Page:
Alumnus Kejun Huang receives NSF CAREER Award

Kejun Huang (Ph.D. 2016) was recently awarded the NSF CAREER Award for his project on machine learning that addresses the challenges of unsupervised learning. Huang carried out his doctoral research under the supervision of Professor Nikolaos Sidiropoulos. 

The CAREER award winning project is titled “Principled Unsupervised Learning via Minimum Volume Polytopic Embedding” and it addresses some of the challenges of unsupervised learning. Given that unsupervised learning problems are known to be significantly harder than their supervised counterparts in machine learning, the difficulty posed by them has not only affected research and education in the area, but has also persisted for several decades. Huang proposes a framework that unifies various types of unsupervised learning problems by treating all data points as points in a regular polytope guided by a novel matrix volume optimization criterion. The novel framework can not only provide identifiability guarantees, but also a variety of practical applications.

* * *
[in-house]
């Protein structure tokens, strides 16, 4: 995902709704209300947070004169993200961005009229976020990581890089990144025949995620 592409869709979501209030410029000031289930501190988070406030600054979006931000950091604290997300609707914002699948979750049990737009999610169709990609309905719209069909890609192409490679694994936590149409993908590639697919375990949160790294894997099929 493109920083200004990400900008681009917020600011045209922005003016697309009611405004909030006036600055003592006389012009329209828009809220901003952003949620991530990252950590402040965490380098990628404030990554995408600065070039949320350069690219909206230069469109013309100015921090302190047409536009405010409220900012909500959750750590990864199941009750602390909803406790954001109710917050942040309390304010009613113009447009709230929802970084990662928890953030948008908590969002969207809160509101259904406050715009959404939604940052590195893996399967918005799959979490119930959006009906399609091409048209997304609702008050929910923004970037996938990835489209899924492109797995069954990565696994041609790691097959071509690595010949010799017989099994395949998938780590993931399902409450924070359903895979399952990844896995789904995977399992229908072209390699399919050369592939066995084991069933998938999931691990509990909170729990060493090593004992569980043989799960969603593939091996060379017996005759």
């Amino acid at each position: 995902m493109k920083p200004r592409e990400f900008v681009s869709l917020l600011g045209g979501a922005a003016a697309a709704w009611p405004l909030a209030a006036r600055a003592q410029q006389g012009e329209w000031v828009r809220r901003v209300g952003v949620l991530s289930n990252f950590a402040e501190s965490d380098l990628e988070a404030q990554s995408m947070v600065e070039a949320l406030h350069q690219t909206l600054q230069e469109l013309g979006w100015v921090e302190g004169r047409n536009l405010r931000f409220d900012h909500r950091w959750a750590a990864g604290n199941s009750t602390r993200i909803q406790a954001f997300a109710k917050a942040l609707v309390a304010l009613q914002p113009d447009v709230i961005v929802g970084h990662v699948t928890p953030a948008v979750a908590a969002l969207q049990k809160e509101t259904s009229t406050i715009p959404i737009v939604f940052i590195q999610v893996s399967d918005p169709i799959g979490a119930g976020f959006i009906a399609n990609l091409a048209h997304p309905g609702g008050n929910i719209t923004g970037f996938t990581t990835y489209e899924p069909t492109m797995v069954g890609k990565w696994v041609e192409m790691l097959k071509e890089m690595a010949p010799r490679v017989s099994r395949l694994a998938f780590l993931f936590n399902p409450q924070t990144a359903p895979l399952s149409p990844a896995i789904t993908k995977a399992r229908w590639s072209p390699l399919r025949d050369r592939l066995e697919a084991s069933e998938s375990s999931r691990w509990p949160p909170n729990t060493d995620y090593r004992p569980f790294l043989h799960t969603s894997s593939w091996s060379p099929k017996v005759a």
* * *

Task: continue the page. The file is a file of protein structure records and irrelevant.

Kejun Huang in a pale blue shirt against a mottled blue and black background smiling into the camera

The key highlights of Huang’s project include the designing of a Frank-Wolfe algorithm that will lay the path towards providing global optimality guarantees. The algorithmic framework will aid in the expansion of areas of application to include healthcare settings, power systems, and natural language processing.  The experimental work will be carried out on real data aiding in the validation of the framework and its performance. 

Kejun Huang is an Assistant Professor in the Department of Computer and Information Science and Engineering at University of Florida. After earning his doctoral degree in 2016, he was a postdoctoral associate from 2016 to 2018 at the University of Minnesota. His research interests include machine learning, signal processing, optimization, and statistics. Professor Nikolaos Sidiropoulos is now with the University of Virginia as Louis T. Rader Professor of Electrical and Computer Engineering